Virginia had 20+ anti-LGBTQ hate crimes in 2014 and a new bill aims to make sure those crimes are reported
A Northern Virginia Delegate was among the first to introduce legislation for the upcoming 2016 General Assembly session, and one of his first bills aims to expand the state’s list of protected classes from hate-crime reporting.
Del. Rip Sullivan (D-48) sponsored HB35, which aims to add sexual orientation and “gender identification” to the state’s list of protected class for hate crimes to be reported by state police to the FBI.
Currently, the state only requires police departments to report hate crimes if they are committed against someone for their ”race, religion or ethnic origin or that is committed for the purpose of restraining that person from exercising his rights under the Constitution or laws of this Commonwealth or of the United States”
Del. Sullivan has worked to pass this legislation in the past, but he said this year he was more optimistic about it getting to the House floor.
“I sensed some receptivity from the committee last year, but I just wasn’t able to get it past the goal line,” he said about his 2014 bill which would have accomplished the same thing. That bill made it out of the Senate, but failed to get past the House committee on Militia, Police and Public Safety.
“The country and Virginia have made a lot of progress over the last 1-3 years. And I hope, in a post [marriage equality] world, that this issue could very well finally make its way… to the governor’s desk,” he said. Sullivan called the bill a small but important step toward the broader issue of hate crimes affecting the LGBTQ community.
The Delegate said he’d received support from Virginia State Police on the bill in past, but VSP could not confirm any legislative action as of press time.
In 2014, an average of about 20% of hate crimes were committed nationally were against people because of who they love or how they identify.
A total of 5,479 hate crime incidents involving 6,418 offenses were reported to the FBI as part of the Uniform Hate Crime Program in 2015. The UHC program was started in 1930 as a way to for members of the public to see national crime statistics.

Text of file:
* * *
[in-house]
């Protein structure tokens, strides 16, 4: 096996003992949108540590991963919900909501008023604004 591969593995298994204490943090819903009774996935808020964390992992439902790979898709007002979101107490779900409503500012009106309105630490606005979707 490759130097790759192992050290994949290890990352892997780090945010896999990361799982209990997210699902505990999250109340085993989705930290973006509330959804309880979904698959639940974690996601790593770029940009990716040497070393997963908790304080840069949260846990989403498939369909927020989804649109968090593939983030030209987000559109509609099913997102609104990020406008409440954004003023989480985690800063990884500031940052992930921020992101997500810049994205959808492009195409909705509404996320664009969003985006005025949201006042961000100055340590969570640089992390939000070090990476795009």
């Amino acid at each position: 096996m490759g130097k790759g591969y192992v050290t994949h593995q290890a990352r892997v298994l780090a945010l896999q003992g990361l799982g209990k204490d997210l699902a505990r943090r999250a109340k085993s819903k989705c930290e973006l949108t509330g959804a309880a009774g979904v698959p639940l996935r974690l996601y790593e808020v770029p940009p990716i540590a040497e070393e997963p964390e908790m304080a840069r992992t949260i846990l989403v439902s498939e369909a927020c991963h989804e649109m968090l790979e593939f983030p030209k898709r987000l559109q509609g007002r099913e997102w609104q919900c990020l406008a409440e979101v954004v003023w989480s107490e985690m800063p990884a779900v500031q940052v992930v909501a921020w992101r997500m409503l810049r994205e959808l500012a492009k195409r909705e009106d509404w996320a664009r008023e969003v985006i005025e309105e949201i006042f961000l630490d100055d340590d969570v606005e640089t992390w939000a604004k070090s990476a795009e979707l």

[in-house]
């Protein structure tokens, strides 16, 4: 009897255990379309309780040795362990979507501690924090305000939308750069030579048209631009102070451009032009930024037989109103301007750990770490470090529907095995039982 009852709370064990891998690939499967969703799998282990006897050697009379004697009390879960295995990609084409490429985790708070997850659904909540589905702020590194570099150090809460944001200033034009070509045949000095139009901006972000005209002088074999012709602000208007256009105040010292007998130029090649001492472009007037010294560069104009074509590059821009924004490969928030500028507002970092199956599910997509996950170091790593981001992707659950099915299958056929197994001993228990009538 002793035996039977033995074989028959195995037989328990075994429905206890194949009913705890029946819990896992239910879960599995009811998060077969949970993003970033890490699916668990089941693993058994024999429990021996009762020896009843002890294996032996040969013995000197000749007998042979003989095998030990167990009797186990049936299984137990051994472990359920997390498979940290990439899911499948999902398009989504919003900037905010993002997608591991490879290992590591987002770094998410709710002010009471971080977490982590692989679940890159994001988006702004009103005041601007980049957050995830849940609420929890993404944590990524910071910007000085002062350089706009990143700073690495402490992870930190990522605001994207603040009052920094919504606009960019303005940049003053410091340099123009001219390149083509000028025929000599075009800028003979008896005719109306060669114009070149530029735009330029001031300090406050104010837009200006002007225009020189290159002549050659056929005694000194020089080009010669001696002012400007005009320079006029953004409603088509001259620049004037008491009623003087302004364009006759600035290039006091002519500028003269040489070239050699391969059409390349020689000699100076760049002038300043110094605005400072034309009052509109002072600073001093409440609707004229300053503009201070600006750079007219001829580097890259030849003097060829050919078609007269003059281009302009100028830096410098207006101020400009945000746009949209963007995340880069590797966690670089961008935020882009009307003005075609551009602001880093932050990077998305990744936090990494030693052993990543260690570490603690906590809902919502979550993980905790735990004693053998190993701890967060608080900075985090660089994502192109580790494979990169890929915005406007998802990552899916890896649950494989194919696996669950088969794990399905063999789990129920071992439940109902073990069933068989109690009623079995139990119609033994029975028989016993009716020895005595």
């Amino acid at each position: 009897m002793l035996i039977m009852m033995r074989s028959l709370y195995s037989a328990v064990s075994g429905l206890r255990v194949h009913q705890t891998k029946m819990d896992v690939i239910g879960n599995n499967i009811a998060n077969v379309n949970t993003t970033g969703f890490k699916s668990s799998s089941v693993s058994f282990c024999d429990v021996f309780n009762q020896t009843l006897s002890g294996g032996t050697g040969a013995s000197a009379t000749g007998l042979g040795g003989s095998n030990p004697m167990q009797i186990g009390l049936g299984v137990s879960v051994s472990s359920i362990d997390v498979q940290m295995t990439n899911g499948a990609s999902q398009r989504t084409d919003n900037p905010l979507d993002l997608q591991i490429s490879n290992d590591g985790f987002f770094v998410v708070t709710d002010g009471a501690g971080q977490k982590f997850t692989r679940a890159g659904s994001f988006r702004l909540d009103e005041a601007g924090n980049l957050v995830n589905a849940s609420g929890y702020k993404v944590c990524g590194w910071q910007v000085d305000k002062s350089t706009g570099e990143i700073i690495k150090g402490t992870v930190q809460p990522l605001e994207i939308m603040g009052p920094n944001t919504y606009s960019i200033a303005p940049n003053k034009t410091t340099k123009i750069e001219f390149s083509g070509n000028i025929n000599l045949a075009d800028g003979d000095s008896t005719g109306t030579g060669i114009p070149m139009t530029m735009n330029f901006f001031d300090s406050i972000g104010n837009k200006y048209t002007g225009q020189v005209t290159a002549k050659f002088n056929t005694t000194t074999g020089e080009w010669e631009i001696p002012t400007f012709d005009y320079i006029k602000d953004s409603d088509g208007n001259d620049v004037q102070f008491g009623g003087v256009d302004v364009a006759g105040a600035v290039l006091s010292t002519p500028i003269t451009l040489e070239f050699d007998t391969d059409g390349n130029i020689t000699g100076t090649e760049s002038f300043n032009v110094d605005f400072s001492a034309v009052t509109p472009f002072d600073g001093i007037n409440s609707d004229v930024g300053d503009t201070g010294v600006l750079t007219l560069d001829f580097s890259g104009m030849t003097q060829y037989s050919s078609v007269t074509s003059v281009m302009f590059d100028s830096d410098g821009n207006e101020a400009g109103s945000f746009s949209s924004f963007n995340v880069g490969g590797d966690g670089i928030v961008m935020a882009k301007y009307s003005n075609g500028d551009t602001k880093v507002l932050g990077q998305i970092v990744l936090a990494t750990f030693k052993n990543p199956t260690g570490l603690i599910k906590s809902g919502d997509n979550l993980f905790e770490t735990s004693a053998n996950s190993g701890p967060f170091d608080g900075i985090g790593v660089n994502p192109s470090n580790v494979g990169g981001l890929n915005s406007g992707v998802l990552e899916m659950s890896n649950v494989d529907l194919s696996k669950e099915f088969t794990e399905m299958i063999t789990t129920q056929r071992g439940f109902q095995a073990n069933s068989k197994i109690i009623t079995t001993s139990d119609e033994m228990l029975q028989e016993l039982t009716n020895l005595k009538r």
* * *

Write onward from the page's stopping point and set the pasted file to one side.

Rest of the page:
Reporting of hate crimes to the FBI is voluntary, but Virginia State police do already report this information.
The Commonwealth had a total of 22 hate crimes against people for their sexual orientation in 2014 as reported by Virginia State Police.
“This is as much a law enforcement bill as it is an LGBT bill,” Sullivan said. According to the delegate, it’s important data for law enforcement and his bill would just “align the code with what Virginia law enforcement is already doing.”
Sullivan is ready for those who he thinks might fight him on the bill’s passage and he plans to “dissuade any detractors that this represents some major shift or radical idea.”
“This is not an attempt by me to suggest the legislature is condoning any kind of lifestyle,” he said, noting that anyone familiar with conservative GA members knows they have frequent complaints over LGBTQ inclusive laws.
He also stressed this bill would not give local prosecutors the ability to prosecute hate crimes, but rather this bill would be an “incremental step.”
“… we need to protect our police but we certainly need to protect people who are unarmed and are extremely threatened and more likely to be attacked.”October 24, 2016
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